In mathematics and graph theory, a distance matrix is a matrix A containing the pairwise distances (*d*) of a set of points* a _{1...n}* in the form [[

*d*]]. An example from every-day life are road distance tables that list the pairwise distances between towns (cf. illustration).

_{ij}#### Illustration

**Fig.1.** An every-day example of a distance matrix listing road distances (in km) between important Russian tows.

In the case of stemmatics, the points *a _{1...n}* are text-samples from

*n*witnesses. The mapping from a space of text-strings (w) to the distance matrix may be described as f: L(w×n) → ℝ(n×n). For n points this matrix will thus be an n×n-matrix. The distance between the points may be measured by any metric on the underlying space on which the points are defined. Therefore, the mapping f depends on the metric used, i.e. the kind of distance measure one chooses to use between the points. A simple example would be to define any change of a letter as a distance 1, so the distance between a=‘hortus’ and b=‘ortus’ would be d

_{ab}= 1.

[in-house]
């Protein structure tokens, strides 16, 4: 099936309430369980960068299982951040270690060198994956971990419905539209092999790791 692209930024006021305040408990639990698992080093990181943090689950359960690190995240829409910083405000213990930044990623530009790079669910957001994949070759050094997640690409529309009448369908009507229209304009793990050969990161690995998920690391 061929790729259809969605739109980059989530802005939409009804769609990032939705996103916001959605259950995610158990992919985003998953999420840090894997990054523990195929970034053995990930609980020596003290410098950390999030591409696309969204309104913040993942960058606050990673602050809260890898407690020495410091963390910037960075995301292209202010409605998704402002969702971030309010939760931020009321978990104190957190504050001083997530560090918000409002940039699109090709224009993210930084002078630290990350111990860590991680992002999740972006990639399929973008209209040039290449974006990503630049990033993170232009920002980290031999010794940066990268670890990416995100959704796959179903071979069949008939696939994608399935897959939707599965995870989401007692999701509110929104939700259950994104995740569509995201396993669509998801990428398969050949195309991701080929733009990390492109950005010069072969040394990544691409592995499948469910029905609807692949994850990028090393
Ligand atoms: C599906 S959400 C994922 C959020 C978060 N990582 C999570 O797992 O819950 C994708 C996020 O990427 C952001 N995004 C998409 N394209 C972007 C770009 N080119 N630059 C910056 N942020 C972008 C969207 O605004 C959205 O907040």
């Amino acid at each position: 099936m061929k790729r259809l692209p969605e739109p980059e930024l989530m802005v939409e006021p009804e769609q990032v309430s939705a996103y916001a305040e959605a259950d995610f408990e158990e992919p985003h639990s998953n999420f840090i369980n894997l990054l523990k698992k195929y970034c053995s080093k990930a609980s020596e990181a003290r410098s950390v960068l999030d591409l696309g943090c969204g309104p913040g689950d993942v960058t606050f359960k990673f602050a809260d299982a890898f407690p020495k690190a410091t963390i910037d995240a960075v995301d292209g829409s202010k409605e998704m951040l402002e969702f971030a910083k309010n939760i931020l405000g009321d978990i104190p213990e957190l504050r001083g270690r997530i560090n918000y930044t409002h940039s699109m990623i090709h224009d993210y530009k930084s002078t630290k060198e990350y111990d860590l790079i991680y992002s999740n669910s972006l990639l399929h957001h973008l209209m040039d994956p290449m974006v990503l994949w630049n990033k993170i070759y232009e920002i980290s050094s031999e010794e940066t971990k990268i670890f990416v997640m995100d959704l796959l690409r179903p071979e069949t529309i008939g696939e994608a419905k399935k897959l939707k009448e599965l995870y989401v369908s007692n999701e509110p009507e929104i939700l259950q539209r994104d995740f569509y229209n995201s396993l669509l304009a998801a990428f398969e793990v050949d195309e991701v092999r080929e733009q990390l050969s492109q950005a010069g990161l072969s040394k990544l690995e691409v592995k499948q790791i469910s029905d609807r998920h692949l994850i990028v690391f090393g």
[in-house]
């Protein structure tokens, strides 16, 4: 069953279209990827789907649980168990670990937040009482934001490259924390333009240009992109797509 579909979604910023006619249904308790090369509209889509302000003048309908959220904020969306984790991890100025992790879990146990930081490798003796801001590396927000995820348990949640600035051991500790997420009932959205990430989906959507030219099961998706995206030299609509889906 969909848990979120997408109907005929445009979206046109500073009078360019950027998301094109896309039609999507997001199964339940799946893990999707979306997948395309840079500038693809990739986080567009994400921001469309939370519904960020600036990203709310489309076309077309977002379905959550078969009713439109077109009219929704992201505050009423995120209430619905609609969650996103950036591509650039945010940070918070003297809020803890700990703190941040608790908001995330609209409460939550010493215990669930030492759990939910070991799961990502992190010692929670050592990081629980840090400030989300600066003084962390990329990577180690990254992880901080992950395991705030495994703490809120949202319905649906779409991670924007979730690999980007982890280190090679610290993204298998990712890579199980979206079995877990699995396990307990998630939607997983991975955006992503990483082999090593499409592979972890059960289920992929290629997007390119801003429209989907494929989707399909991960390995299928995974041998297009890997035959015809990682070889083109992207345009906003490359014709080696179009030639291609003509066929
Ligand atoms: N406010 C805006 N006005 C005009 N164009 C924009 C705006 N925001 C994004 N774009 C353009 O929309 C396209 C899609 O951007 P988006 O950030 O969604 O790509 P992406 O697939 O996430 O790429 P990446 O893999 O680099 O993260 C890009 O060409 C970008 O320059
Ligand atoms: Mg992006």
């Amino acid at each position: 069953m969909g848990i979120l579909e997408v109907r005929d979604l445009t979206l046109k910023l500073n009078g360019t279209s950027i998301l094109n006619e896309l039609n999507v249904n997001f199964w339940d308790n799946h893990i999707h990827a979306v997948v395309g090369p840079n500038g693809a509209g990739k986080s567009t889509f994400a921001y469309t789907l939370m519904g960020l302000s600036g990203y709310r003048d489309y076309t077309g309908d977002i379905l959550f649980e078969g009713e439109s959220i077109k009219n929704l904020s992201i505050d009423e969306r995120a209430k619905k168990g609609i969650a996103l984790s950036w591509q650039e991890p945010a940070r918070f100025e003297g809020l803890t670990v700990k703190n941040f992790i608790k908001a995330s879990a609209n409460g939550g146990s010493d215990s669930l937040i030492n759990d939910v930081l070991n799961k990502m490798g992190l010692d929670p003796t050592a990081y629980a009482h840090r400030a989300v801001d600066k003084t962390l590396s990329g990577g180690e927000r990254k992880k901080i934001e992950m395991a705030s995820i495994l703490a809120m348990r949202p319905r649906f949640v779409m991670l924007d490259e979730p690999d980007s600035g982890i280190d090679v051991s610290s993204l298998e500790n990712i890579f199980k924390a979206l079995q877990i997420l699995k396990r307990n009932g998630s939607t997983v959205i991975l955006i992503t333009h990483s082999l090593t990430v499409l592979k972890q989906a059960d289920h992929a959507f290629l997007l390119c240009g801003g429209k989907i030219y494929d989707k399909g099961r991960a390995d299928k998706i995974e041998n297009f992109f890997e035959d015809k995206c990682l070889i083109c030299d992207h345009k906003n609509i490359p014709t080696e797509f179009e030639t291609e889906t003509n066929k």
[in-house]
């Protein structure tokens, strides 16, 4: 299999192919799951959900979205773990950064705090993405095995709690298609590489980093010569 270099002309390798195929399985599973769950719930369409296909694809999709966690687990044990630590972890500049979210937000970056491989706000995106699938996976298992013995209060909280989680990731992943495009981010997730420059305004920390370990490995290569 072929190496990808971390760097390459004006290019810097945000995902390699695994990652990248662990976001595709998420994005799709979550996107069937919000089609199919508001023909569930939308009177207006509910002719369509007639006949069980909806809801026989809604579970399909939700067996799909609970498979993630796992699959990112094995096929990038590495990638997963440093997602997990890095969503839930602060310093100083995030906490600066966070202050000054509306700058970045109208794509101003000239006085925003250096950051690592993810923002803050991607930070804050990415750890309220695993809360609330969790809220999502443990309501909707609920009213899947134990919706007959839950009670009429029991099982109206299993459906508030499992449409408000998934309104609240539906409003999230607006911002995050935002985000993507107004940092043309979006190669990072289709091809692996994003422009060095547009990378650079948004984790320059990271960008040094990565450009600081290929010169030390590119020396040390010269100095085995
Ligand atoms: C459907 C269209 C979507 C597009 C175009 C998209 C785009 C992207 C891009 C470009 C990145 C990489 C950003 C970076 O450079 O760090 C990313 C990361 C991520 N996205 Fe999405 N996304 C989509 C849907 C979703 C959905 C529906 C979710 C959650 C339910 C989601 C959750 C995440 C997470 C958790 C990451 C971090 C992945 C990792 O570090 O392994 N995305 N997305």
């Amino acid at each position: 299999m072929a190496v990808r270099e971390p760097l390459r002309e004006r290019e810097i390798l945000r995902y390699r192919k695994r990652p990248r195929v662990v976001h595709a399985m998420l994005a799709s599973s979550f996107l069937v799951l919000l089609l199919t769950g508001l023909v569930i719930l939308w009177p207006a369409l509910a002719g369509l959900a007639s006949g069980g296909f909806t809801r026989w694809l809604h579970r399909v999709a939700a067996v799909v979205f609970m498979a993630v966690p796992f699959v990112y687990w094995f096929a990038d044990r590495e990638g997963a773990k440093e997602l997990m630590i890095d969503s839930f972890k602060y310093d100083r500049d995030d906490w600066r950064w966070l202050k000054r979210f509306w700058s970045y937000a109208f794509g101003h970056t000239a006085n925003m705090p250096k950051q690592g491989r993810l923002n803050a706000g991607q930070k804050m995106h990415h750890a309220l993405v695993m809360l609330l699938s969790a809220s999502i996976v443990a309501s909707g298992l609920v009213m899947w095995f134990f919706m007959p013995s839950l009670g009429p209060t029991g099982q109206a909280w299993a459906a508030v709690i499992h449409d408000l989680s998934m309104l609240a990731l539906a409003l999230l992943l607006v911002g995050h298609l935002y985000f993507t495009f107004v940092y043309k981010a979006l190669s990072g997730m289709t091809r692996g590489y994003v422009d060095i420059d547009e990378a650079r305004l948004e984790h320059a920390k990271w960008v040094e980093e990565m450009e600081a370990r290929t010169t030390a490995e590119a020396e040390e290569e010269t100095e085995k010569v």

From the definition of a metric follow some basic properties: the matrix is symmetrical (the distance from *a* to *b* is by definition equal to the one from *b* to *a*); its trace is 0 (the distance between *a* and *a* must be 0 for all *a*); all entries *d _{ab}* ≤ 0, and equal to 0 if and only if

*a = b*; for its entries the triangle inequality holds (

*d*). As the matrix is by definition symmetrical, often only its lower left half is given (as in the illustration above) as the upper right half would be its mirror-image.

_{ac}≤ d_{ab}+ d_{bc}For manuscript traditions an adequate metric may be defined (one that reflects the psychological “distance” between readings) and a distance matrix calculated. The aim here should be to assign a large distance to changes that are unlikely to happen independently and may be hard to revert by a thinking copyist (cf. *Leitfehler*), whereas trivial changes (like orthographic ones) should be assigned a very small distance. Cf. *Leitfehler-based* method.

There is standard software to approximate the optimal tree from a given distance matrix, e.g. in the open-source PHYLIP package. Note that no oriented tree (i.e. a real stemma) can be gained from a distance matrix without additional information as the latter does not contain orientation. Cf. polarisation.

#### In other languages

DE: Distanzmatrix

FR: matrice de distance

IT: matrice di distanza

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